Exploring Extinction Therapy
While vaping and e-liquid products have been a revolutionary method to remove cigarette addiction, it doesn’t always work for everybody. Extinction therapy, a tool to disassociate from triggers, is being looked into heavily by researchers. Addiction researchers believe that triggers in the surroundings are what cause people to go for a smoke. For instance, the sight of a packet of cigarettes automatically produces a small dopamine response in the brain (in anticipation that smoking may follow shortly).
An addict, who’s been smoking for several years, will embed neural pathways to purchasing and smoking cigarettes. Naturally, conditioned responses start becoming the norm. Smokers tend to usually go for a smoke when they either feel: hungry, angry, low, tired or stressed. In that sense, smoking behaviours not only happen as a result of the external environment. They also take place because of internal conditions.
Extinction therapy aims to create a disassociation between these triggers (particularly the external ones) so that smokers can choose to respond out of their will – rather than through habit. The way smokers lurch for cigarettes can quite arguably be described similarly to a Pavlov dog response. A stimulus is introduced, and a habitual reaction ensues. Extinction therapy aims to change the response.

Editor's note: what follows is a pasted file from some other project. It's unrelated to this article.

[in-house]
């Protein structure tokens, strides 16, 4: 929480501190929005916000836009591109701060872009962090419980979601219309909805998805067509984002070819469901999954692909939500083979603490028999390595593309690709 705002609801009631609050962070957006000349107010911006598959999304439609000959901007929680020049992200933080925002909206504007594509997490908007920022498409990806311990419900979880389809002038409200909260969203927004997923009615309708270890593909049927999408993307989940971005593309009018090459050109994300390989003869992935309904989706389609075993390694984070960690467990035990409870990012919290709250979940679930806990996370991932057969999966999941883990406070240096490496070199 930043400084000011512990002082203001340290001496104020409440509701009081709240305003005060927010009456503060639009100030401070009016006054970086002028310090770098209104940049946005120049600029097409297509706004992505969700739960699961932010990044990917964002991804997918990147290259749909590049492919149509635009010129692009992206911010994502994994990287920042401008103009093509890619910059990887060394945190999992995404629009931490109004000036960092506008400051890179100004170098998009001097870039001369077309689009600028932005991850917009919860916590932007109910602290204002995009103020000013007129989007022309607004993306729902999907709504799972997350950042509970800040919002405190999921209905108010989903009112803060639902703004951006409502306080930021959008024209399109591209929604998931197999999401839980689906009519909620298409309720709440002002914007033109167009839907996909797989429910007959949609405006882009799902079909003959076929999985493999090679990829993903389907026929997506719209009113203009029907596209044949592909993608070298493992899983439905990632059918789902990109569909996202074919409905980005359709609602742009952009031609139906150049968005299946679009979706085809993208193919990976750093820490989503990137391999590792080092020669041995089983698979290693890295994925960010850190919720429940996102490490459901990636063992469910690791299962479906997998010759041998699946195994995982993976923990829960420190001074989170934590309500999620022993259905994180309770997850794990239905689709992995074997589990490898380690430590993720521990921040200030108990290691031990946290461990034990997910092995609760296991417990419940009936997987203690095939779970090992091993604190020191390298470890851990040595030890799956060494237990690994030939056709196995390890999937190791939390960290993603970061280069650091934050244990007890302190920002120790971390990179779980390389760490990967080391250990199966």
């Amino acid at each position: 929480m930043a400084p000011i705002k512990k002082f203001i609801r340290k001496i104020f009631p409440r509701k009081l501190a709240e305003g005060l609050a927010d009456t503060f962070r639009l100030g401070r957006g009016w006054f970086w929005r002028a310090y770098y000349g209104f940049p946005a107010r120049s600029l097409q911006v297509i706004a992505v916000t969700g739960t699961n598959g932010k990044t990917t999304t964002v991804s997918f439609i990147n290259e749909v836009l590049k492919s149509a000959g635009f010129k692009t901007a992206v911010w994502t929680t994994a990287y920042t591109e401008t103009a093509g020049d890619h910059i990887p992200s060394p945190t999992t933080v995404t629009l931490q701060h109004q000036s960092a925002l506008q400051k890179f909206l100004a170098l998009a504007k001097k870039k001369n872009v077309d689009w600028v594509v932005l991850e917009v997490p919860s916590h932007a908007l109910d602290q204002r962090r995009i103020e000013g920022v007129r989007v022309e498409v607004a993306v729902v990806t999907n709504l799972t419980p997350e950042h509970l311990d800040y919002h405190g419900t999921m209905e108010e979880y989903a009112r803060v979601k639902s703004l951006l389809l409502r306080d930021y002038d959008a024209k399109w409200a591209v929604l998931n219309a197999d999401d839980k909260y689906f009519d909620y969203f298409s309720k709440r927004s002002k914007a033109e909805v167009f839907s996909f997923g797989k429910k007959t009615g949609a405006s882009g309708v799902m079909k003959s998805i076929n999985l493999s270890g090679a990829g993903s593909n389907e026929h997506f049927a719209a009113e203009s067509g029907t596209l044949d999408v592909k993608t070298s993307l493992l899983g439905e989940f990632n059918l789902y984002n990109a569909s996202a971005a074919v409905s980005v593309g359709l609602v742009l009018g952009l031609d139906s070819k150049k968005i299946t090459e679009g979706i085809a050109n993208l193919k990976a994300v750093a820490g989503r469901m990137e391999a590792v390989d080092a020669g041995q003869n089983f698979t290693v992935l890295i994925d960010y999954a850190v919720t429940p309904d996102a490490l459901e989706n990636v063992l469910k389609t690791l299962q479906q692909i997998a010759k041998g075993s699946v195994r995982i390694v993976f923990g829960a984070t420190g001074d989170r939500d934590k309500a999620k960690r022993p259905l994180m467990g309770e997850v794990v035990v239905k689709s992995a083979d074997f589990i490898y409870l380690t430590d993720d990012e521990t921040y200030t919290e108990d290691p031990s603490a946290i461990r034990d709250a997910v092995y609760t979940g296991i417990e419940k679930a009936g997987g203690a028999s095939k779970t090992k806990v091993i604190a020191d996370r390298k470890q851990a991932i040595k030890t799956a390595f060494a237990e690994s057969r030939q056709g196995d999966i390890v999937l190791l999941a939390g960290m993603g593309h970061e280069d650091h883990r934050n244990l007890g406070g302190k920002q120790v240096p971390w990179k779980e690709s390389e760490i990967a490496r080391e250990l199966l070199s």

A study from the Medical University of South Carolina demonstrated that participants who underwent two sessions of extinction therapy smoked significantly less than the control group. To that end, there’s a lot of promise in this type of treatment. Particularly for people who’ve tried everything to break their addiction, to no result.
Extinction therapy works by teaching smokers to unlearn the associations that drive their addiction. It works by showing smokers, footage of people smoking. Scientists believe that long exposure to environmental triggers (that are different to what smokers are used) is exactly what smokers need to make a change in their behaviour.
While we’re not sure if this treatment option is useful (many smokers relapsed), there does seem to be some potential here.